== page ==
We’ve all done it. At one point or another we have each lamented, either privately or via Facebook, about the use of “we just” prayers in the church. For those who have never heard of such a thing, I can remember being in high school and hearing people make fun of the theological shallowness of others who would pray, “God, we just pray that you would…” Clearly it has become such commonplace that the Babylon Bee put out a piece of satire in its honor. As I was working on my “10 Signs You’re a Liturgical Snob” post, I included “we just” prayers because I have reached my breaking point. And today you get to read it about it.
Before we go any further let me state unequivocally, that if you are looking for justification to be against said prayers then this is not your post.
I think we can do better than this. I truly, genuinely think that the point has been made, the joke performed, and the message received. I think that fewer and fewer laughs are offered and that the horse is lying in the middle of the room, bloodied and battered from the perpetual beating.
It’s time we stopped making jokes about “we just” prayers and shifted our perspective.
- People who use these types of prayers are still praying. Why are we not celebrating the fact that our people (read: family, friends, parishioners, etc.) are praying? I mean, it certainly makes sense to me that we would make fun of someone based on how they pray, as though Jesus had responded to his followers when they asked that he teach them, “Pray like this, but never, ever pray in this way because you will be made fun of endlessly on social media…” Dramatic point, but I think it’s still valid. Let’s give credit where it’s due and let us be grateful that we have members of our churches who are willing to pray. I promise you that is not a universal desire or practice.
- This might get uncomfortable but I think the need to make fun of “we just” prayers says more about you than it does about them. If these types of prayers irk you to the point of commenting publicly on them then you are either plucking the low-hanging fruit of an easy target (and therefore shame on you) or hearing these in your own church. Let’s be honest, you’re hearing these prayers firsthand and your frustration is really with yourself for not having done better than it is with the person offering the prayer. Self-awareness and self-honesty are good but that doesn’t make them easy…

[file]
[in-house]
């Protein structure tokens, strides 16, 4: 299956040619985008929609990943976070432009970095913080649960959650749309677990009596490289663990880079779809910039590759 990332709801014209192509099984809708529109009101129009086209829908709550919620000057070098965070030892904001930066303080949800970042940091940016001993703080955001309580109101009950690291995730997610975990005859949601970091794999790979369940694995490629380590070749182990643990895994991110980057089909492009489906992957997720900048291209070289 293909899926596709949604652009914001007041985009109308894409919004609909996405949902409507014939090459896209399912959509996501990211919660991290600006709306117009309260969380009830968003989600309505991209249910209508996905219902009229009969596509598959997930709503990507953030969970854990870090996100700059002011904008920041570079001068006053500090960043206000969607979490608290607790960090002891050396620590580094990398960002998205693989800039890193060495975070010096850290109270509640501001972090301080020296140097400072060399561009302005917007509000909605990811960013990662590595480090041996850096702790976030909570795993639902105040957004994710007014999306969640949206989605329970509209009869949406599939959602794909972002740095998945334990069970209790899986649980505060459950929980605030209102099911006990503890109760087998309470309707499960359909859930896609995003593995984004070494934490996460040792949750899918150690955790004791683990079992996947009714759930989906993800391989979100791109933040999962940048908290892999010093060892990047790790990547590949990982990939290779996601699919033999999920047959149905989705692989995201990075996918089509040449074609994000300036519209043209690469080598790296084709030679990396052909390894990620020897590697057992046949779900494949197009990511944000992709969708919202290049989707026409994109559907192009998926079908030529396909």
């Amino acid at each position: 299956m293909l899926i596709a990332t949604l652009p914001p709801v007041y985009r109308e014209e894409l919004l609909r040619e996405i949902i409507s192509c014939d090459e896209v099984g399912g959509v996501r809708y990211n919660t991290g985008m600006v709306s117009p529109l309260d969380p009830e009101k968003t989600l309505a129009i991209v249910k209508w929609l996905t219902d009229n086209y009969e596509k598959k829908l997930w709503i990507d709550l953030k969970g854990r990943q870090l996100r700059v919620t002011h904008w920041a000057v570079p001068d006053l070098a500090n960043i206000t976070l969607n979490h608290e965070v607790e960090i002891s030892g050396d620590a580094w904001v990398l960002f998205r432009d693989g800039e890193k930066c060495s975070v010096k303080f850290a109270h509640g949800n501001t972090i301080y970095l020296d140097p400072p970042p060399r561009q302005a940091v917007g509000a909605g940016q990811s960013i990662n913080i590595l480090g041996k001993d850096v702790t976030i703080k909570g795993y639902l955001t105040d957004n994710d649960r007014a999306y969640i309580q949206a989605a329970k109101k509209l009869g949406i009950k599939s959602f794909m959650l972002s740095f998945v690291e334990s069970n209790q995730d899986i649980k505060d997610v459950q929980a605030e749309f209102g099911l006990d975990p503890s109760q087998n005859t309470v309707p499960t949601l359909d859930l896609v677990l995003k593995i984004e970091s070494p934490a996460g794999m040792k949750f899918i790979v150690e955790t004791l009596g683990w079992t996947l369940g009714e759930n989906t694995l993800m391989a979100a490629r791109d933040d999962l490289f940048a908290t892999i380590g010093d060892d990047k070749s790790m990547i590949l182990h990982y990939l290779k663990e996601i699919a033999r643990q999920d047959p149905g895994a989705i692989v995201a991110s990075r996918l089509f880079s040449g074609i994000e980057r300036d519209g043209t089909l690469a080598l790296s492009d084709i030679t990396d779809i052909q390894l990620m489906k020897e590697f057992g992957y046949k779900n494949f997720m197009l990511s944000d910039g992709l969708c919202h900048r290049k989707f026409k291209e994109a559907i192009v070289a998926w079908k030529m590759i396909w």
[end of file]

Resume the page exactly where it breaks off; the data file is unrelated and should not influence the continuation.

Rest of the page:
The appropriate and helpful action upon hearing such prayers would be to figure out ways to teach people to pray—and that means being more creative and intentional than simply referring them to the prayer book—instead of bemoaning their existence on Facebook. What if you, borrowing from the Babylon Bee, took each “we just” prayer as an electric shock to your own heart and mind as a reminder to teach toward a fuller, more robust form of prayer?
And if you’re not hearing these prayers in your own church, if your response to this post so far is, “Not in my parish!,” then stop talking about them!
It was also common, at least when I was in high school, to couple a complaint about “we just” prayers with a complaint about how many times people refer to God during their prayers. The joke was that every other word in someone’s prayer would be “God” or “Jesus” or “Father,” etc. I vividly remember people counting during someone else’s prayers to either make fun of them or to verify that their prayers were legitimate. Beyond the obvious “Are you serious?!” reaction to this, my question to naysayers is simple: “Have you ever read the Collects or Eucharistic Prayers of the Church?” I read through the Liturgy of the Table (that will bother someone, I’m sure) in the 1662 Book of Common Prayer—wanting to find somewhat neutral ground amongst Anglicans—and the persons of the Trinity are referenced at least 20 times from the Sursum Corda to the end of the Lord’s Prayer.
Using the name(s) of God in prayer is ancient, it’s historic, it’s traditional, it’s theologically meaningful and rich. You can find example after example in the earliest liturgies of the church of references to the triune God. If liturgy is Scripture prayed and offered back to God then of course it’s going to talk about him and name him often!
The task, then, is to help those who appear to fill their prayers with “we just” and “God” as though they have nothing else to pray about. Please get them into the prayer book and the worshipping tradition of the one, holy, catholic, and apostolic church. Sure, make note during your services if there is a need for further teaching. Invite others to discover the beauty of the liturgy not just as a source for theology or words but as a way of life. I’m not saying that “we just” prayers are the summit of Christian worship. I’m simply suggesting that we can do better than consistently making fun of those who offer them. Make disciples, teach them to pray, just don’t use them or their prayers as the butt of your jokes or the cause of your frustration. A spiritual life shaped by regular, liturgical prayer (and teaching!) will result in the knowledge of how to pray, what to pray about, and to whom one is praying.